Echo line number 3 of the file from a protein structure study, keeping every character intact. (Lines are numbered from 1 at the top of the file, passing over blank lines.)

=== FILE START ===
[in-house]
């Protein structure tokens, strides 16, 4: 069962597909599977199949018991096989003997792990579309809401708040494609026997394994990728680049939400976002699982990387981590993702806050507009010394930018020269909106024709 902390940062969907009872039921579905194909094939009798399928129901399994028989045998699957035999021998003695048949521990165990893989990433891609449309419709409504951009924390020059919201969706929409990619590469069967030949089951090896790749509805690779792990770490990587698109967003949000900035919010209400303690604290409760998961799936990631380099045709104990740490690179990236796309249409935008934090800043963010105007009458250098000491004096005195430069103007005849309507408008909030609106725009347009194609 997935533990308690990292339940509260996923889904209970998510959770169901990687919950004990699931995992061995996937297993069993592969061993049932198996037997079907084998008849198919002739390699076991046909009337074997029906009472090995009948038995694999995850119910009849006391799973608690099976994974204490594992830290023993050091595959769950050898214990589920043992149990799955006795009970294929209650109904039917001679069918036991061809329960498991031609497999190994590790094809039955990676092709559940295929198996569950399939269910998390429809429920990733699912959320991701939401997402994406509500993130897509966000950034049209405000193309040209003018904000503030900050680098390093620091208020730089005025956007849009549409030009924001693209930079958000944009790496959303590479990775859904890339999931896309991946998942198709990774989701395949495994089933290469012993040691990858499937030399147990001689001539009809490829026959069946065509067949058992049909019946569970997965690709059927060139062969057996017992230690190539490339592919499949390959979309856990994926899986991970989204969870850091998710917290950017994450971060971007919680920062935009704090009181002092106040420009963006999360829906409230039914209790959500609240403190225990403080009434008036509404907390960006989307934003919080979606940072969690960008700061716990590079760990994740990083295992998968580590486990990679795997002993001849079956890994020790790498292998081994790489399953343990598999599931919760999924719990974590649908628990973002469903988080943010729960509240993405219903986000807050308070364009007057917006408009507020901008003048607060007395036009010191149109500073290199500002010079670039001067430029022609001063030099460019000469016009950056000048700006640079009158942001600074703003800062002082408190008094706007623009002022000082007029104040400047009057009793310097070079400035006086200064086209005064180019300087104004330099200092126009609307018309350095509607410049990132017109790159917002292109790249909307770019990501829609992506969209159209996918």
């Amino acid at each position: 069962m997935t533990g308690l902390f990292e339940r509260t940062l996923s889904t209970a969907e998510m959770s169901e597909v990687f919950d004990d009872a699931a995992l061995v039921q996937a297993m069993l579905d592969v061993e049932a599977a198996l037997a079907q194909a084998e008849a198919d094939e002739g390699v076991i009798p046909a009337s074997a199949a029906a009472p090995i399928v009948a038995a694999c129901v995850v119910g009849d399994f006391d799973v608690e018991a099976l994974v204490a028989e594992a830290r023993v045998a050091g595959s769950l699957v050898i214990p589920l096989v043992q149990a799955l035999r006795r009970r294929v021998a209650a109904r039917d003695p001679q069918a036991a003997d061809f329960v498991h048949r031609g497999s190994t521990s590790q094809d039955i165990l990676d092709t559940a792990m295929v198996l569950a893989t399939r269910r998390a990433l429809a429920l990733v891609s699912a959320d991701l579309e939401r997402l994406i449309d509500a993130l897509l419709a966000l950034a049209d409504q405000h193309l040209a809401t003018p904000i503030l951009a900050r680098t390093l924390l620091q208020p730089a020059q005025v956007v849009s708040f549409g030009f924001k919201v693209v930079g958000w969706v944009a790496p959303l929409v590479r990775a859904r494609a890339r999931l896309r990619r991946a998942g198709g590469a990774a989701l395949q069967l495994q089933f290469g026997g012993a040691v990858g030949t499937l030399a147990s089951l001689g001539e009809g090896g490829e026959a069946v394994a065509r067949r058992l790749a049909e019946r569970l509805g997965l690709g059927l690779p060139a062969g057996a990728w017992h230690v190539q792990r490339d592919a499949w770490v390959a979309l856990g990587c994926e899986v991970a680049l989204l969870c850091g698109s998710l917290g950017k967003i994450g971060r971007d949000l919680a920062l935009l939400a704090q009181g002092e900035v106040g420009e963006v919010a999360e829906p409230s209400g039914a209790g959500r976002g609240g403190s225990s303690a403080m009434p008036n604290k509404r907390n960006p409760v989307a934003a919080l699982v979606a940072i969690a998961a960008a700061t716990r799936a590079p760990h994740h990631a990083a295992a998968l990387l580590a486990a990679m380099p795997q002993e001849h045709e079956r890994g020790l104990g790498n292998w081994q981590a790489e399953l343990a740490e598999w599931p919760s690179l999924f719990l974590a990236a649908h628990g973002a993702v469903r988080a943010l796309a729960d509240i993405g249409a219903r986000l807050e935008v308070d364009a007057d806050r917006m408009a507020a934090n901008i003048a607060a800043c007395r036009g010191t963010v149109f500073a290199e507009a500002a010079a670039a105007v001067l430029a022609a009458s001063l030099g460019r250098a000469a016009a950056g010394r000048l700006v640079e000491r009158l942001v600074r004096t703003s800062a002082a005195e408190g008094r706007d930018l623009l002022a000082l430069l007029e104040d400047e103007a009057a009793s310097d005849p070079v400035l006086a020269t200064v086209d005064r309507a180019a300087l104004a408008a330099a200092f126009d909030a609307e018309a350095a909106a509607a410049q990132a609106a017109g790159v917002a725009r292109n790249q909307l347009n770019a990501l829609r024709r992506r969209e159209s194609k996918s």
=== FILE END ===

């Amino acid at each position: 069962m997935t533990g308690l902390f990292e339940r509260t940062l996923s889904t209970a969907e998510m959770s169901e597909v990687f919950d004990d009872a699931a995992l061995v039921q996937a297993m069993l579905d592969v061993e049932a599977a198996l037997a079907q194909a084998e008849a198919d094939e002739g390699v076991i009798p046909a009337s074997a199949a029906a009472p090995i399928v009948a038995a694999c129901v995850v119910g009849d399994f006391d799973v608690e018991a099976l994974v204490a028989e594992a830290r023993v045998a050091g595959s769950l699957v050898i214990p589920l096989v043992q149990a799955l035999r006795r009970r294929v021998a209650a109904r039917d003695p001679q069918a036991a003997d061809f329960v498991h048949r031609g497999s190994t521990s590790q094809d039955i165990l990676d092709t559940a792990m295929v198996l569950a893989t399939r269910r998390a990433l429809a429920l990733v891609s699912a959320d991701l579309e939401r997402l994406i449309d509500a993130l897509l419709a966000l950034a049209d409504q405000h193309l040209a809401t003018p904000i503030l951009a900050r680098t390093l924390l620091q208020p730089a020059q005025v956007v849009s708040f549409g030009f924001k919201v693209v930079g958000w969706v944009a790496p959303l929409v590479r990775a859904r494609a890339r999931l896309r990619r991946a998942g198709g590469a990774a989701l395949q069967l495994q089933f290469g026997g012993a040691v990858g030949t499937l030399a147990s089951l001689g001539e009809g090896g490829e026959a069946v394994a065509r067949r058992l790749a049909e019946r569970l509805g997965l690709g059927l690779p060139a062969g057996a990728w017992h230690v190539q792990r490339d592919a499949w770490v390959a979309l856990g990587c994926e899986v991970a680049l989204l969870c850091g698109s998710l917290g950017k967003i994450g971060r971007d949000l919680a920062l935009l939400a704090q009181g002092e900035v106040g420009e963006v919010a999360e829906p409230s209400g039914a209790g959500r976002g609240g403190s225990s303690a403080m009434p008036n604290k509404r907390n960006p409760v989307a934003a919080l699982v979606a940072i969690a998961a960008a700061t716990r799936a590079p760990h994740h990631a990083a295992a998968l990387l580590a486990a990679m380099p795997q002993e001849h045709e079956r890994g020790l104990g790498n292998w081994q981590a790489e399953l343990a740490e598999w599931p919760s690179l999924f719990l974590a990236a649908h628990g973002a993702v469903r988080a943010l796309a729960d509240i993405g249409a219903r986000l807050e935008v308070d364009a007057d806050r917006m408009a507020a934090n901008i003048a607060a800043c007395r036009g010191t963010v149109f500073a290199e507009a500002a010079a670039a105007v001067l430029a022609a009458s001063l030099g460019r250098a000469a016009a950056g010394r000048l700006v640079e000491r009158l942001v600074r004096t703003s800062a002082a005195e408190g008094r706007d930018l623009l002022a000082l430069l007029e104040d400047e103007a009057a009793s310097d005849p070079v400035l006086a020269t200064v086209d005064r309507a180019a300087l104004a408008a330099a200092f126009d909030a609307e018309a350095a909106a509607a410049q990132a609106a017109g790159v917002a725009r292109n790249q909307l347009n770019a990501l829609r024709r992506r969209e159209s194609k996918s």